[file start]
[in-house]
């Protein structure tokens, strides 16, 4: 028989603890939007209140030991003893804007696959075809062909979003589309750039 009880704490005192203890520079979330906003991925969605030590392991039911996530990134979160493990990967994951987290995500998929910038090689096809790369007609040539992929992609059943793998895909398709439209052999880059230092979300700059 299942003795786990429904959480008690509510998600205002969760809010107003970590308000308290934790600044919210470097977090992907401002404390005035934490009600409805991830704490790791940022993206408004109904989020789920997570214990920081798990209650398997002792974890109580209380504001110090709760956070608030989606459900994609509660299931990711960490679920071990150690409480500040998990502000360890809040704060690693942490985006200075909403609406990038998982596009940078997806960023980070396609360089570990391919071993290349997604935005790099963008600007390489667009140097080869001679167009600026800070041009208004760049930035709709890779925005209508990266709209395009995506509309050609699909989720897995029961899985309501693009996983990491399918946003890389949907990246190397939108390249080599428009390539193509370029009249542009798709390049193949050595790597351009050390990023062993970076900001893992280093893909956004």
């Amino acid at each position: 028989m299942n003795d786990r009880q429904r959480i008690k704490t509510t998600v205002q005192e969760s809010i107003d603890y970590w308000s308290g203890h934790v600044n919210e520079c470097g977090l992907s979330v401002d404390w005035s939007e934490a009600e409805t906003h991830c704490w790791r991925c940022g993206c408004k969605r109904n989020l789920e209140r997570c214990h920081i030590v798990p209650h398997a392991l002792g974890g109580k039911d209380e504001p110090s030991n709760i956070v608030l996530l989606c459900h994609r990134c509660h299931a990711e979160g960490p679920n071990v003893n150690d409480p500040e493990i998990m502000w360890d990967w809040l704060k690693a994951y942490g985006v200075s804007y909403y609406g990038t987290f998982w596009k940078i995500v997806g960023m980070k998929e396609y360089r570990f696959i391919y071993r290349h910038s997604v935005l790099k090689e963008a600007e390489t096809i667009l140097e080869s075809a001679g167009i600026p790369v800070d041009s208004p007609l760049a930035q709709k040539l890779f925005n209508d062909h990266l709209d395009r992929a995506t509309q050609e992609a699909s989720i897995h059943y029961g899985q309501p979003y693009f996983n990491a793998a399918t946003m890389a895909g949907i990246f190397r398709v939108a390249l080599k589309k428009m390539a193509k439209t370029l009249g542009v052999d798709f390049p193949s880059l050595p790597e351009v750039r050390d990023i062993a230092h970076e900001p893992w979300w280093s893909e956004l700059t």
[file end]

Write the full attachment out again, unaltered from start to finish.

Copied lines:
[in-house]
């Protein structure tokens, strides 16, 4: 028989603890939007209140030991003893804007696959075809062909979003589309750039 009880704490005192203890520079979330906003991925969605030590392991039911996530990134979160493990990967994951987290995500998929910038090689096809790369007609040539992929992609059943793998895909398709439209052999880059230092979300700059 299942003795786990429904959480008690509510998600205002969760809010107003970590308000308290934790600044919210470097977090992907401002404390005035934490009600409805991830704490790791940022993206408004109904989020789920997570214990920081798990209650398997002792974890109580209380504001110090709760956070608030989606459900994609509660299931990711960490679920071990150690409480500040998990502000360890809040704060690693942490985006200075909403609406990038998982596009940078997806960023980070396609360089570990391919071993290349997604935005790099963008600007390489667009140097080869001679167009600026800070041009208004760049930035709709890779925005209508990266709209395009995506509309050609699909989720897995029961899985309501693009996983990491399918946003890389949907990246190397939108390249080599428009390539193509370029009249542009798709390049193949050595790597351009050390990023062993970076900001893992280093893909956004």
């Amino acid at each position: 028989m299942n003795d786990r009880q429904r959480i008690k704490t509510t998600v205002q005192e969760s809010i107003d603890y970590w308000s308290g203890h934790v600044n919210e520079c470097g977090l992907s979330v401002d404390w005035s939007e934490a009600e409805t906003h991830c704490w790791r991925c940022g993206c408004k969605r109904n989020l789920e209140r997570c214990h920081i030590v798990p209650h398997a392991l002792g974890g109580k039911d209380e504001p110090s030991n709760i956070v608030l996530l989606c459900h994609r990134c509660h299931a990711e979160g960490p679920n071990v003893n150690d409480p500040e493990i998990m502000w360890d990967w809040l704060k690693a994951y942490g985006v200075s804007y909403y609406g990038t987290f998982w596009k940078i995500v997806g960023m980070k998929e396609y360089r570990f696959i391919y071993r290349h910038s997604v935005l790099k090689e963008a600007e390489t096809i667009l140097e080869s075809a001679g167009i600026p790369v800070d041009s208004p007609l760049a930035q709709k040539l890779f925005n209508d062909h990266l709209d395009r992929a995506t509309q050609e992609a699909s989720i897995h059943y029961g899985q309501p979003y693009f996983n990491a793998a399918t946003m890389a895909g949907i990246f190397r398709v939108a390249l080599k589309k428009m390539a193509k439209t370029l009249g542009v052999d798709f390049p193949s880059l050595p790597e351009v750039r050390d990023i062993a230092h970076e900001p893992w979300w280093s893909e956004l700059t």